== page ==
We always look to innovate and have always stayed ahead of the curve with IT opportunities. We’ve developed our own bespoke online portal – PFE Vision – that means we are in a strong position to eliminate any barriers that are thrown in our way. The IT investment that we’d already made helped us enormously with keeping things moving during the pandemic. We were able to automate some aspects of the business that we needed to over the last year to improve efficiencies. So it was never a situation of keeping our head above the water. We were well prepared.
What are three words that describe PFE?
Do you have any future ambitions for PFE?
Thinking about the future, right now I’d like to get out on the road to see our overseas partners once again. I’m really keen to work with them to extend our more recent IT updates to partners in some of the smaller Asian countries such as Myanmar, Cambodia and Vietnam.
I am quite ambitious for myself so ideally I’d like to be a Director of this company at some point. I’m sure I will be a PFE ‘lifer’, there are quite a few of us. But I’m not really worried about roles and titles, I’m just keen to do what I’m good at.
What has been the best thing about your career?
I fell in love with my career at PFE when I started in my sales role. I’ve grown up with the ability to fit in with people the world over, a really useful skill for my role in business development. I like sales because I’ve always loved communicating with people and solving their business problems. I take a great deal of pride in the fact that I have helped companies make decisions about their supply chains that have made them more efficient.
“When I moved into my sales role I was told to get out into the wilderness to see what I could come up with. It felt like a big challenge, so naturally getting my first big account was a key moment for me. I get a buzz from meeting new people and also learning new things from people that I’ve met. When you focus on helping others, people naturally want to do business with you.” says Joe. “It’s also so rewarding watching customers you’ve introduced to the business continue to grow alongside PFE throughout the tenure of our working relationship.”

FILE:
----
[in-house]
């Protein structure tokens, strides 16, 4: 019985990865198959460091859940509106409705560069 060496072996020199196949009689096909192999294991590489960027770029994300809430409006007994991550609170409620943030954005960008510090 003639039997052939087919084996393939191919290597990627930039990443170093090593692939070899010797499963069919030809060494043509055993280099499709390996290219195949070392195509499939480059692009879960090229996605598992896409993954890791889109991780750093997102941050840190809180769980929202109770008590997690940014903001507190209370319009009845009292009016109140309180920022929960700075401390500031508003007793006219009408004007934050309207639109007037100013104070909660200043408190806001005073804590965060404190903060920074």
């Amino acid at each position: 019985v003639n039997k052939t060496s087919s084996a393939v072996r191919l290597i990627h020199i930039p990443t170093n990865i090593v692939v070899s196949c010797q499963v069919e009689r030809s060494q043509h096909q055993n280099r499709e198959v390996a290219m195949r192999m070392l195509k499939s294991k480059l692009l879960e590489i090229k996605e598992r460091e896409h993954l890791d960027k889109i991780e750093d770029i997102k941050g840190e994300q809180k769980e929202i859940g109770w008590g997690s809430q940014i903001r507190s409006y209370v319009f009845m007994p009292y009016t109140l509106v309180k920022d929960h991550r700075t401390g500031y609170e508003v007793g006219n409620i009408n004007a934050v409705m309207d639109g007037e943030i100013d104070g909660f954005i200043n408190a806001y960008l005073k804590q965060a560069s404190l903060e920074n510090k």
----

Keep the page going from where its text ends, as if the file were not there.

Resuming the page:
Who was your childhood hero and why?
I spent a lot of time at Upton Park and snooker halls growing up. So my heroes were Paolo Di Canio and Ronnie O’Sullivan.
I inherited my support of West Ham from my Dad who inherited it from my Grandad before him. I have amazing memories of watching some incredible players at West Ham matches with both of them. Poalo was my idol.
If I had to put my life savings on a record never being broken, it would be Ronnie O’Sullivan’s 147 break in 5 mins 20 seconds. He’s just the greatest man to ever pick up a snooker cue. I spent a lot of time in my teenage years playing snooker trying to emulate him.
If you could only eat one meal for the rest of your life what would it be?
Wagyu fillet steak with asparagus, duck-fat chips and peppercorn sauce. I’m a bit pretentious! The first time I had Wagyu steak was when I was around 21 when I was out in Malaysia in a Japanese restaurant. I thought it was the most beautiful food on the planet. The marbling of the fat in the meat makes it so soft and succulent. It is very expensive, so I only have it on very special occasions.
What’s your favourite movie?
It’s got to be Snatch by Guy Ritchie. I love all of his films. I enjoy the London humour that I grew up with. It’s dark, dry, black humour. Brilliant.